I dont think that the votes will or should have direct impact on the devs, but they will have an indirect impact, see question 2.Originally Posted by aysiu;26737871. Will the votes have any impact (directly or indirectly) on actual development? [i
On a side note I did make a post about interesting idea requests that I have seen on the forums.
Edit: Did people want to put this on the Forum Council Agenda to talk about?
Last edited by earobinson; May 18th, 2007 at 05:25 AM.
Edward A Robinson -- www.earobinson.org
Originally Posted by earobinsonTo repeat once again, a voting system would have its uses, but the disadvantages outweigh them. Knowing what the community wants shouldn't be about looking at a few numbers, and as said before, those numbers are doomed to be misleading.Originally Posted by earobinson
Keeping telling people that what they're doing by voting isn't binding will be a significant extra burden, and it will cause plenty of drama that's uncalled for and that will further interfere with the whole process. And it would reinforce the already existing misunderstanding that all people have to do is post an idea thread or a spec and that will be it, someone will pick it up and start working on it at some point, and if they don't, they're at fault. And in doing that, it will make life harder for the moderators and ambassadors in the development forum, who are already overworked.Originally Posted by earobinson
People already have a tendency to flock to the controversial and sensational proposals, and an implementation of Digg-esque sensationalism will only reinforce that, giving mere numbers an apparent lead over substance. Focus will shift further towards quantity from quality. The way systems are set up very much influences the kind of outcome that they produce, and online social collaboration systems are no exception; the medium is the message. If you give people the impression that numbers count for something, they'll behave accordingly, and what you'll end up with will be closer to a popularity contest than a genuine collaborative environment, where forum users will be actively involved in the possible realization of the ideas they're putting forward. The latter is what we want to see.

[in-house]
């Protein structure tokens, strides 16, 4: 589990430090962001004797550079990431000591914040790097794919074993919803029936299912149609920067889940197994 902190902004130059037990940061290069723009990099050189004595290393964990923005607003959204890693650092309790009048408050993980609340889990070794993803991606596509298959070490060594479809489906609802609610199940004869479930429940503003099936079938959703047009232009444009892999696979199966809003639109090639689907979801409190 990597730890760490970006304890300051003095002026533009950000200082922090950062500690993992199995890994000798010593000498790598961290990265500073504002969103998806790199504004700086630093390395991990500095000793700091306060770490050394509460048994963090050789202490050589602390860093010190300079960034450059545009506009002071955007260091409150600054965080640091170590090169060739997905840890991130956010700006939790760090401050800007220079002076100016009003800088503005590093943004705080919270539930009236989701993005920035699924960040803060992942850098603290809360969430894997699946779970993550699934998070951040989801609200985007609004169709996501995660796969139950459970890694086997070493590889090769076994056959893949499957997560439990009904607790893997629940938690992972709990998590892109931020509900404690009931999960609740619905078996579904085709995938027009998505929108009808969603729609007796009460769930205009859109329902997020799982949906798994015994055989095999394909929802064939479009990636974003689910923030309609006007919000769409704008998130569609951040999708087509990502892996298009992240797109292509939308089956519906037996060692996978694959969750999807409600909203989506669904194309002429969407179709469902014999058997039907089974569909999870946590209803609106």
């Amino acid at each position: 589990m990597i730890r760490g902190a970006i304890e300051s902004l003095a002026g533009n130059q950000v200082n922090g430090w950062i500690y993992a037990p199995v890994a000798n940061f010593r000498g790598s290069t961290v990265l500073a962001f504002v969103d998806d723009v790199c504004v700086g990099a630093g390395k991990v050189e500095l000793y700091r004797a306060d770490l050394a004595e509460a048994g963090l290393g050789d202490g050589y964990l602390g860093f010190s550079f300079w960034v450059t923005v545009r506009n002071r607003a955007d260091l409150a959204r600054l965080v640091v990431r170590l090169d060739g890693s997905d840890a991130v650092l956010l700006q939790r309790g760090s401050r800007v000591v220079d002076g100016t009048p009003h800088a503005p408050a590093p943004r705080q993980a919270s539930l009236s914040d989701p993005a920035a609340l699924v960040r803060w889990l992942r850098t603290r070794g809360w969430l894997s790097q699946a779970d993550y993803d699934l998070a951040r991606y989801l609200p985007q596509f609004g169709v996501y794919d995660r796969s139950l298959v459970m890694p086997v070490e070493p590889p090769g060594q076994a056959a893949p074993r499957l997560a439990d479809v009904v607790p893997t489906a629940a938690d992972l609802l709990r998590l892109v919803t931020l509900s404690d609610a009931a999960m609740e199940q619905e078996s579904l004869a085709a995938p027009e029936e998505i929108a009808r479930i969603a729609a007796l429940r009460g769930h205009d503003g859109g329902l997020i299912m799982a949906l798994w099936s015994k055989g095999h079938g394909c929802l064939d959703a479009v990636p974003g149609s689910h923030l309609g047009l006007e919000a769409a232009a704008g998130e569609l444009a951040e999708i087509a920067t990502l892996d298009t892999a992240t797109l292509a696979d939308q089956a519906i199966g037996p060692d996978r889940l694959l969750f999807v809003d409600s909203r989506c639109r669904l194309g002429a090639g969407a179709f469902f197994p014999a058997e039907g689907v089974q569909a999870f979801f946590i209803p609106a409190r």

If you do, you can go ahead and put it yourself, assuming you'll attend the meeting and make a case there.Originally Posted by earobinson
Last edited by 23meg; May 18th, 2007 at 09:10 AM.
To repeat it again: people are not stupid and they know when voting has direct implications and when it hasn't.
While a deeper involvement for any proposal by the proponents might be sometimes desirable, despising ideas and proposals just because the proponent are unable or unwilling to undertake them themselves is idiotic. Criticism and discussion are very valuable and help the actual developers of the ideas to gain some perspective they won't be able to have otherwise. As a matter of fact, in many respects, it is desirable that the critic be a different person from a different environment than the developer of a particular proposal. This is far from being a misunderstanding. In fact, the misunderstanding comes from expecting that everyone who has something to say, also must have something to do about it.
@earobinson: if your blog is the result of forum combing to find the most requested features, you have done a terrific job that puts the bureaucracy of the forum ambassadors implementation to shame. If I were a developer I'd probably visit your top ten list instead of having formal meetings with the forum ambassadors. If your top ten list is just your personal favourites list, I suggest you make it less personal and it'll be a valuable resource indeed.
Last edited by sicofante; May 18th, 2007 at 10:14 AM.